The horses stop and oranges are thrown, then the cart starts moving again and the orange-throwers chase after it and throw the remaining oranges. They do not have any protection and end up covered in orange bits with juice running down their faces. Some of them are injured, but they continue shouting for their team.


"This is the moment we wait for all the year," says Silvia, holding an orange cut in half on her right eye. "I'll be happy to have a black eye tomorrow."


She sits with me, sipping a glass of mulled wine. "I think carnival is good for our psychological health. During these three days I can let it all out, all the frustrations I have built up during the year. Afterwards I feel refreshed. Of course, accidents happen" she adds, pushing the orange on her swollen eye, "but you should try, it's good for you".


Silvia says that the orange-throwing carnival is the most exciting moment of the year. She holds an orange on her right eye that she cut in half. Silvia also thinks that participating in the carnival is good for mental health. It allows people to release their frustrations and feel refreshed afterward. Even though accidents may occur, she still recommends trying it out. Silvia sips on mulled wine while chatting with the person.


I am curious to know what it feels, I admit. I keep thinking I am wearing a hat, and the public are not supposed to join in the battle. Even so, that doesn't seem to stop hat-wearers from throwing the occasional orange. To prevent further trouble, volunteers advise the public to stay behind protective nets.


The narrator is curious about how it feels to participate in the orange battle, but he is aware that the spectators are not supposed to join in because he is wearing a hat. However, some people with hats still throw oranges. To avoid getting hit, the volunteers suggest that the spectators stay behind protective nets.


"Forget the nets" says Massi, an arancere of the Morte team, with a gigantic skull on the back of his orange-stained uniform, "if you want to live the carnival, you have to be in the middle of the battle."


Massi, a member of the Morte team who throws oranges, says that if you really want to experience the carnival, you should be in the middle of the battle and not behind protective nets. He suggests that the nets should be forgotten to fully enjoy the festival.


"Aren't you afraid of getting hurt?"


Massi laughs. "If you compare the risk to the rush you get, a black eye is a small price to pay."


He fills his top with oranges. A cart is approaching. "Come on, throw your red hat away and come with me".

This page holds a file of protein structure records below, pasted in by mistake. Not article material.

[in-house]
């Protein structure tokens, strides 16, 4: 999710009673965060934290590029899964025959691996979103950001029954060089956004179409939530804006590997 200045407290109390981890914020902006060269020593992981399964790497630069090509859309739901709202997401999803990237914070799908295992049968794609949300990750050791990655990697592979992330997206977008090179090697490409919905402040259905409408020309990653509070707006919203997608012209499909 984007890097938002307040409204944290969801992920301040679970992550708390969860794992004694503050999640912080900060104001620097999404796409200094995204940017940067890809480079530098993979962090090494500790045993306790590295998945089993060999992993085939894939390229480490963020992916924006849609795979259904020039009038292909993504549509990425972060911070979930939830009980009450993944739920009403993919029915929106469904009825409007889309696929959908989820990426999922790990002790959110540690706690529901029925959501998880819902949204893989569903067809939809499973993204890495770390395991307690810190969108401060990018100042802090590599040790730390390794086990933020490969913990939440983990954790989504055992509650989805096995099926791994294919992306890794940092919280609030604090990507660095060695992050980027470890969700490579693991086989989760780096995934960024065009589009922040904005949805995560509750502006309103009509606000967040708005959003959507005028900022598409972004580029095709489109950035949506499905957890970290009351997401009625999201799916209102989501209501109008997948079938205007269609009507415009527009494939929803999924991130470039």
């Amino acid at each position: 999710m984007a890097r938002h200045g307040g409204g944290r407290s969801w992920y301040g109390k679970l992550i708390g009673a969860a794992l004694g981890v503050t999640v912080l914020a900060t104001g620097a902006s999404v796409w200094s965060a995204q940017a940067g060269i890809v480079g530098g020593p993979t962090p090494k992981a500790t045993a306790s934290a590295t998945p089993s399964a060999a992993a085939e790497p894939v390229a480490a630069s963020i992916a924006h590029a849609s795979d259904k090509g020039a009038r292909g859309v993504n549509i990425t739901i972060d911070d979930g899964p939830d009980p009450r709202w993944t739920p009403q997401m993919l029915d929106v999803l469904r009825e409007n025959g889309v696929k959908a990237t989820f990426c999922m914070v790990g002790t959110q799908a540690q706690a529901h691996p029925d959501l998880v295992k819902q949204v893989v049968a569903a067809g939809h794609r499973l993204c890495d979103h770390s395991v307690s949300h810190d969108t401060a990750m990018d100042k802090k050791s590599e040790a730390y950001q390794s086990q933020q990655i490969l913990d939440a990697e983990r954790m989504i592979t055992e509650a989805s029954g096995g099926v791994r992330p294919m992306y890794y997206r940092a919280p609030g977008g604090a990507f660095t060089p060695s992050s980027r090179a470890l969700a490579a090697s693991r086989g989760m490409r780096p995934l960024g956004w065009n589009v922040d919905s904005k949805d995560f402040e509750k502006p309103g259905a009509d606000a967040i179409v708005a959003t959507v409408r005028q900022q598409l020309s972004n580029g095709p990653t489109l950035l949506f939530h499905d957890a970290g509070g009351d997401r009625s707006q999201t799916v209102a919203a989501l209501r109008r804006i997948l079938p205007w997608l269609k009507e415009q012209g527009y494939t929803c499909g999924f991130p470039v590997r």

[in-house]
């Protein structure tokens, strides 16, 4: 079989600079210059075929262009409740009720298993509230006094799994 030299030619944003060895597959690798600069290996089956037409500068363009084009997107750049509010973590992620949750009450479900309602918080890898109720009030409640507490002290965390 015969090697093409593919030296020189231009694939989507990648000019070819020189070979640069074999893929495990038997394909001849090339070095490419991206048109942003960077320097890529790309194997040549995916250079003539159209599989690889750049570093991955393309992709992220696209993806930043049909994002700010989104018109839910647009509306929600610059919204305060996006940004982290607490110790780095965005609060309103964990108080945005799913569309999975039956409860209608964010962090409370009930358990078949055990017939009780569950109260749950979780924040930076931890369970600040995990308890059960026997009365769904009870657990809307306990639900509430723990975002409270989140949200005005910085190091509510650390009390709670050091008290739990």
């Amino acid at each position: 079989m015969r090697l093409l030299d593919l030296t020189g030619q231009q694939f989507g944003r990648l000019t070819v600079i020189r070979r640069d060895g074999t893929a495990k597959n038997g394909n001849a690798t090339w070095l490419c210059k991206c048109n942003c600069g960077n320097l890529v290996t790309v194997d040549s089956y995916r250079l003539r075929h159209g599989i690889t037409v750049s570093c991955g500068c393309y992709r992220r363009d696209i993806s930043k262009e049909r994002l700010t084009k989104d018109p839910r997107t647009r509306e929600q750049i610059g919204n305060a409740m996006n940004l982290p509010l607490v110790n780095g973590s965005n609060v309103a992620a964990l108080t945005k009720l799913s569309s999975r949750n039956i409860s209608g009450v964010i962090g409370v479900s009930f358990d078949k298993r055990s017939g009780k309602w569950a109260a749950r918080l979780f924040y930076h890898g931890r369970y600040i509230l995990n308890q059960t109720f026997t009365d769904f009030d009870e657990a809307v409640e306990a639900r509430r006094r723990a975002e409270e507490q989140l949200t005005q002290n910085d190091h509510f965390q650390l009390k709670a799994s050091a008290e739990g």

I am tempted, but I decline.



Flash:               a sudden burst of light or a quick momentary impression.

Bum-first:          falling backward and landing on the buttocks first.

Mush:               a soft, wet, pulpy mass.

Heck:                an expression of surprise or confusion.

Plastered:         covered or smothered.

Symbol:            a sign or representation of something.

Freedom:          the state of being free or unrestricted.

Rioting:             taking part in a violent public disturbance or a riot.

Feudal:             relating to or characteristic of the feudal system.

Jerks:               sudden, sharp, and quick movements.

Concussion:      a temporary loss of consciousness caused by a blow to the head.

Shivering:          trembling or quivering.

Succession:      a series of events or people following one another in order.

Retreat:             moving back or withdrawing from a place or situation.

Hurl:                 throw (something) with force.

Opponents:       a person or team that is competing against another in a contest or game.

Clad:                 clothed or dressed.

Sludge:             a thick, soft, wet mixture of mud, dirt, or any other substance.

Pulp:                 a soft, wet, shapeless mass of material.

Stacked:           arranged in a neat pile or stack.

Crates:              a large wooden or plastic container used for storage or transport.

Baggy tops:       loose-fitting upper garments.

Bombarding:      attacking with bombs or missiles.

Explode:           burst or shatter violently.

Clutch:              grasp or seize (something) tightly or eagerly.

Sipping:            drinking slowly.